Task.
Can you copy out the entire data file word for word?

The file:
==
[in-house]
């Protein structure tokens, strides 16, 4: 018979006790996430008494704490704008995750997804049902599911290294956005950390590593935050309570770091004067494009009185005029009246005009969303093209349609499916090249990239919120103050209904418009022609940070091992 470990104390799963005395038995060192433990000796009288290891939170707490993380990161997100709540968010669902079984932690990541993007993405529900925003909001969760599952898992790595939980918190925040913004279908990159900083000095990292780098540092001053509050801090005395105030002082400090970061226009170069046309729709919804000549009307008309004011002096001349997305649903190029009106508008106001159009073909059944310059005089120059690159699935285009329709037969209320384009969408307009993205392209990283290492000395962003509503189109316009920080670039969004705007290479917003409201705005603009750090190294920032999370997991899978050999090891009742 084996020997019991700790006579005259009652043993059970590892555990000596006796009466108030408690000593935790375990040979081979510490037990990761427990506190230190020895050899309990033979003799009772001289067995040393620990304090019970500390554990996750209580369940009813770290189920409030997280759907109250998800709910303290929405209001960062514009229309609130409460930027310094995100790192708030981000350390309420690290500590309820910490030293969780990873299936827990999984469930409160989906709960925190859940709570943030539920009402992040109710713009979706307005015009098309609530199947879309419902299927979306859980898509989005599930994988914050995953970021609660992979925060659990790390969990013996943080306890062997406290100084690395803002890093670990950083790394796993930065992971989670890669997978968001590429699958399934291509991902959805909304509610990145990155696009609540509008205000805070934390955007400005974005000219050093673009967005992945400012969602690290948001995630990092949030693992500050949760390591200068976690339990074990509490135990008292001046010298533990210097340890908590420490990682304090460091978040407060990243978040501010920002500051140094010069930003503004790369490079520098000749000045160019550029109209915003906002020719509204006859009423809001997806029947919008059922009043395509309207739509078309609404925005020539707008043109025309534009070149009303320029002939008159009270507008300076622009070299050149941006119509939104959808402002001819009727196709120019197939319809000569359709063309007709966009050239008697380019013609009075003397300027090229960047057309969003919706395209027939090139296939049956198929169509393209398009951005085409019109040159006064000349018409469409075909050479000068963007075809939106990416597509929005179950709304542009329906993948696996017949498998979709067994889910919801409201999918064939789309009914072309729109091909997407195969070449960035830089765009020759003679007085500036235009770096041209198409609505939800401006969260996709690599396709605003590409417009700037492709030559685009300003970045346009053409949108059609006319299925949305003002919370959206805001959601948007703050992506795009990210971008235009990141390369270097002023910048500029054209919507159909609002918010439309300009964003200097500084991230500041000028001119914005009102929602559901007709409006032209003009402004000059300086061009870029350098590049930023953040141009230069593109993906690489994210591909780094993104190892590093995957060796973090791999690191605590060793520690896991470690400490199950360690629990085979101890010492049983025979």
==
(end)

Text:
[in-house]
């Protein structure tokens, strides 16, 4: 018979006790996430008494704490704008995750997804049902599911290294956005950390590593935050309570770091004067494009009185005029009246005009969303093209349609499916090249990239919120103050209904418009022609940070091992 470990104390799963005395038995060192433990000796009288290891939170707490993380990161997100709540968010669902079984932690990541993007993405529900925003909001969760599952898992790595939980918190925040913004279908990159900083000095990292780098540092001053509050801090005395105030002082400090970061226009170069046309729709919804000549009307008309004011002096001349997305649903190029009106508008106001159009073909059944310059005089120059690159699935285009329709037969209320384009969408307009993205392209990283290492000395962003509503189109316009920080670039969004705007290479917003409201705005603009750090190294920032999370997991899978050999090891009742 084996020997019991700790006579005259009652043993059970590892555990000596006796009466108030408690000593935790375990040979081979510490037990990761427990506190230190020895050899309990033979003799009772001289067995040393620990304090019970500390554990996750209580369940009813770290189920409030997280759907109250998800709910303290929405209001960062514009229309609130409460930027310094995100790192708030981000350390309420690290500590309820910490030293969780990873299936827990999984469930409160989906709960925190859940709570943030539920009402992040109710713009979706307005015009098309609530199947879309419902299927979306859980898509989005599930994988914050995953970021609660992979925060659990790390969990013996943080306890062997406290100084690395803002890093670990950083790394796993930065992971989670890669997978968001590429699958399934291509991902959805909304509610990145990155696009609540509008205000805070934390955007400005974005000219050093673009967005992945400012969602690290948001995630990092949030693992500050949760390591200068976690339990074990509490135990008292001046010298533990210097340890908590420490990682304090460091978040407060990243978040501010920002500051140094010069930003503004790369490079520098000749000045160019550029109209915003906002020719509204006859009423809001997806029947919008059922009043395509309207739509078309609404925005020539707008043109025309534009070149009303320029002939008159009270507008300076622009070299050149941006119509939104959808402002001819009727196709120019197939319809000569359709063309007709966009050239008697380019013609009075003397300027090229960047057309969003919706395209027939090139296939049956198929169509393209398009951005085409019109040159006064000349018409469409075909050479000068963007075809939106990416597509929005179950709304542009329906993948696996017949498998979709067994889910919801409201999918064939789309009914072309729109091909997407195969070449960035830089765009020759003679007085500036235009770096041209198409609505939800401006969260996709690599396709605003590409417009700037492709030559685009300003970045346009053409949108059609006319299925949305003002919370959206805001959601948007703050992506795009990210971008235009990141390369270097002023910048500029054209919507159909609002918010439309300009964003200097500084991230500041000028001119914005009102929602559901007709409006032209003009402004000059300086061009870029350098590049930023953040141009230069593109993906690489994210591909780094993104190892590093995957060796973090791999690191605590060793520690896991470690400490199950360690629990085979101890010492049983025979």